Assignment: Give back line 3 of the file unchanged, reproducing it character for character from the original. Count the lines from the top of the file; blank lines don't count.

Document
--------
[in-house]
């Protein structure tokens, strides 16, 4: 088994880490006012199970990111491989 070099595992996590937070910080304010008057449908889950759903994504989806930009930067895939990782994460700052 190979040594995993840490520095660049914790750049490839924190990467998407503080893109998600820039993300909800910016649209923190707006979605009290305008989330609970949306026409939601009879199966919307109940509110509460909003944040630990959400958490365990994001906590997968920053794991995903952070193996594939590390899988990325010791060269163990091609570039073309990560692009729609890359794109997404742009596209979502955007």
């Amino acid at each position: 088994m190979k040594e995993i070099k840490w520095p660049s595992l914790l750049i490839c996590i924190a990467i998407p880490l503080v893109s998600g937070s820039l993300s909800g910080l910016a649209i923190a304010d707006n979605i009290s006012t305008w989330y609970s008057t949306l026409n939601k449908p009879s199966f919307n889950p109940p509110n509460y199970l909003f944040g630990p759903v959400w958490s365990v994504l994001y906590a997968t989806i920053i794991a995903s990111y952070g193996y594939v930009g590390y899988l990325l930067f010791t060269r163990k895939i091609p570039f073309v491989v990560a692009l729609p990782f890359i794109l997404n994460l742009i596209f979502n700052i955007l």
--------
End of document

């Amino acid at each position: 088994m190979k040594e995993i070099k840490w520095p660049s595992l914790l750049i490839c996590i924190a990467i998407p880490l503080v893109s998600g937070s820039l993300s909800g910080l910016a649209i923190a304010d707006n979605i009290s006012t305008w989330y609970s008057t949306l026409n939601k449908p009879s199966f919307n889950p109940p509110n509460y199970l909003f944040g630990p759903v959400w958490s365990v994504l994001y906590a997968t989806i920053i794991a995903s990111y952070g193996y594939v930009g590390y899988l990325l930067f010791t060269r163990k895939i091609p570039f073309v491989v990560a692009l729609p990782f890359i794109l997404n994460l742009i596209f979502n700052i955007l």